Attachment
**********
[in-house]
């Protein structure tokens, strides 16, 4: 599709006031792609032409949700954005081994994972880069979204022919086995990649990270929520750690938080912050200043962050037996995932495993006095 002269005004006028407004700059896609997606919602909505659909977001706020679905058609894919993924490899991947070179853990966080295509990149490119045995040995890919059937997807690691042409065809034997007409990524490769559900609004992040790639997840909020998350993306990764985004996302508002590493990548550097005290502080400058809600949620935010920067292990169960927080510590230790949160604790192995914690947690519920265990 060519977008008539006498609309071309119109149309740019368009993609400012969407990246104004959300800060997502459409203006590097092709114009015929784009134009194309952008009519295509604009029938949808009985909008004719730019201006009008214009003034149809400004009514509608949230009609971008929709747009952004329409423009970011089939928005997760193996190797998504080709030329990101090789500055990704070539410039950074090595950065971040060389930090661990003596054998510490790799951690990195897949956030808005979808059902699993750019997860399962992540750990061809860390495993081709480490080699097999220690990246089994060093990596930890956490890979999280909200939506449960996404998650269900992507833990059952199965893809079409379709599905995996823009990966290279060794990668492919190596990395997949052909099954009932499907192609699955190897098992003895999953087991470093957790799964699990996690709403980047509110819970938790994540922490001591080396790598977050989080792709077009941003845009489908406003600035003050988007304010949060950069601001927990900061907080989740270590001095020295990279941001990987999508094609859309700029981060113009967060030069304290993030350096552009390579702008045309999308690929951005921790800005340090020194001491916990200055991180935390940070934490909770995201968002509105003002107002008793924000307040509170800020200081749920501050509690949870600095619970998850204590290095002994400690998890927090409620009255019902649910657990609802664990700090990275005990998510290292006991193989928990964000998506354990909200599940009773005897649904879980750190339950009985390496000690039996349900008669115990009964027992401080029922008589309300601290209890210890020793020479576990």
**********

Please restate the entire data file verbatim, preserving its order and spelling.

[in-house]
């Protein structure tokens, strides 16, 4: 599709006031792609032409949700954005081994994972880069979204022919086995990649990270929520750690938080912050200043962050037996995932495993006095 002269005004006028407004700059896609997606919602909505659909977001706020679905058609894919993924490899991947070179853990966080295509990149490119045995040995890919059937997807690691042409065809034997007409990524490769559900609004992040790639997840909020998350993306990764985004996302508002590493990548550097005290502080400058809600949620935010920067292990169960927080510590230790949160604790192995914690947690519920265990 060519977008008539006498609309071309119109149309740019368009993609400012969407990246104004959300800060997502459409203006590097092709114009015929784009134009194309952008009519295509604009029938949808009985909008004719730019201006009008214009003034149809400004009514509608949230009609971008929709747009952004329409423009970011089939928005997760193996190797998504080709030329990101090789500055990704070539410039950074090595950065971040060389930090661990003596054998510490790799951690990195897949956030808005979808059902699993750019997860399962992540750990061809860390495993081709480490080699097999220690990246089994060093990596930890956490890979999280909200939506449960996404998650269900992507833990059952199965893809079409379709599905995996823009990966290279060794990668492919190596990395997949052909099954009932499907192609699955190897098992003895999953087991470093957790799964699990996690709403980047509110819970938790994540922490001591080396790598977050989080792709077009941003845009489908406003600035003050988007304010949060950069601001927990900061907080989740270590001095020295990279941001990987999508094609859309700029981060113009967060030069304290993030350096552009390579702008045309999308690929951005921790800005340090020194001491916990200055991180935390940070934490909770995201968002509105003002107002008793924000307040509170800020200081749920501050509690949870600095619970998850204590290095002994400690998890927090409620009255019902649910657990609802664990700090990275005990998510290292006991193989928990964000998506354990909200599940009773005897649904879980750190339950009985390496000690039996349900008669115990009964027992401080029922008589309300601290209890210890020793020479576990």